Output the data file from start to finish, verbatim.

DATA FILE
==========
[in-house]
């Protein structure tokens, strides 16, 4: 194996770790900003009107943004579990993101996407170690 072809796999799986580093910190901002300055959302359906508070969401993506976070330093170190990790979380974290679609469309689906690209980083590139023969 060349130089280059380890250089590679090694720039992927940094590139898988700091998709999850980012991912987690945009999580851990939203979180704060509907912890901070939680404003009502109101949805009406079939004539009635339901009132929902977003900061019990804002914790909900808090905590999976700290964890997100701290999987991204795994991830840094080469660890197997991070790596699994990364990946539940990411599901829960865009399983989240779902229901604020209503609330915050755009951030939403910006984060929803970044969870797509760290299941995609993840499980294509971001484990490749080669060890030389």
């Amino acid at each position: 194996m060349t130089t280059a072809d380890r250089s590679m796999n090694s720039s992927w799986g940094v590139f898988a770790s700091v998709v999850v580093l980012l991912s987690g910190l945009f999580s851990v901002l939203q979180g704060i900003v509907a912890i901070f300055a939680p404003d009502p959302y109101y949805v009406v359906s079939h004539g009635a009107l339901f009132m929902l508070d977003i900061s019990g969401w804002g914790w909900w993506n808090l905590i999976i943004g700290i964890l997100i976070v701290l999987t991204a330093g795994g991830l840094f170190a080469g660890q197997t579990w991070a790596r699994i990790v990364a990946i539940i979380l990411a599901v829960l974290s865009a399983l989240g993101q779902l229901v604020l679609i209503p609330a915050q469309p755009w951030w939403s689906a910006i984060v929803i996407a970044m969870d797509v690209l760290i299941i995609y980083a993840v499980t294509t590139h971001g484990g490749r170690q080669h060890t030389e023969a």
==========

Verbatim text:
[in-house]
């Protein structure tokens, strides 16, 4: 194996770790900003009107943004579990993101996407170690 072809796999799986580093910190901002300055959302359906508070969401993506976070330093170190990790979380974290679609469309689906690209980083590139023969 060349130089280059380890250089590679090694720039992927940094590139898988700091998709999850980012991912987690945009999580851990939203979180704060509907912890901070939680404003009502109101949805009406079939004539009635339901009132929902977003900061019990804002914790909900808090905590999976700290964890997100701290999987991204795994991830840094080469660890197997991070790596699994990364990946539940990411599901829960865009399983989240779902229901604020209503609330915050755009951030939403910006984060929803970044969870797509760290299941995609993840499980294509971001484990490749080669060890030389």
């Amino acid at each position: 194996m060349t130089t280059a072809d380890r250089s590679m796999n090694s720039s992927w799986g940094v590139f898988a770790s700091v998709v999850v580093l980012l991912s987690g910190l945009f999580s851990v901002l939203q979180g704060i900003v509907a912890i901070f300055a939680p404003d009502p959302y109101y949805v009406v359906s079939h004539g009635a009107l339901f009132m929902l508070d977003i900061s019990g969401w804002g914790w909900w993506n808090l905590i999976i943004g700290i964890l997100i976070v701290l999987t991204a330093g795994g991830l840094f170190a080469g660890q197997t579990w991070a790596r699994i990790v990364a990946i539940i979380l990411a599901v829960l974290s865009a399983l989240g993101q779902l229901v604020l679609i209503p609330a915050q469309p755009w951030w939403s689906a910006i984060v929803i996407a970044m969870d797509v690209l760290i299941i995609y980083a993840v499980t294509t590139h971001g484990g490749r170690q080669h060890t030389e023969a």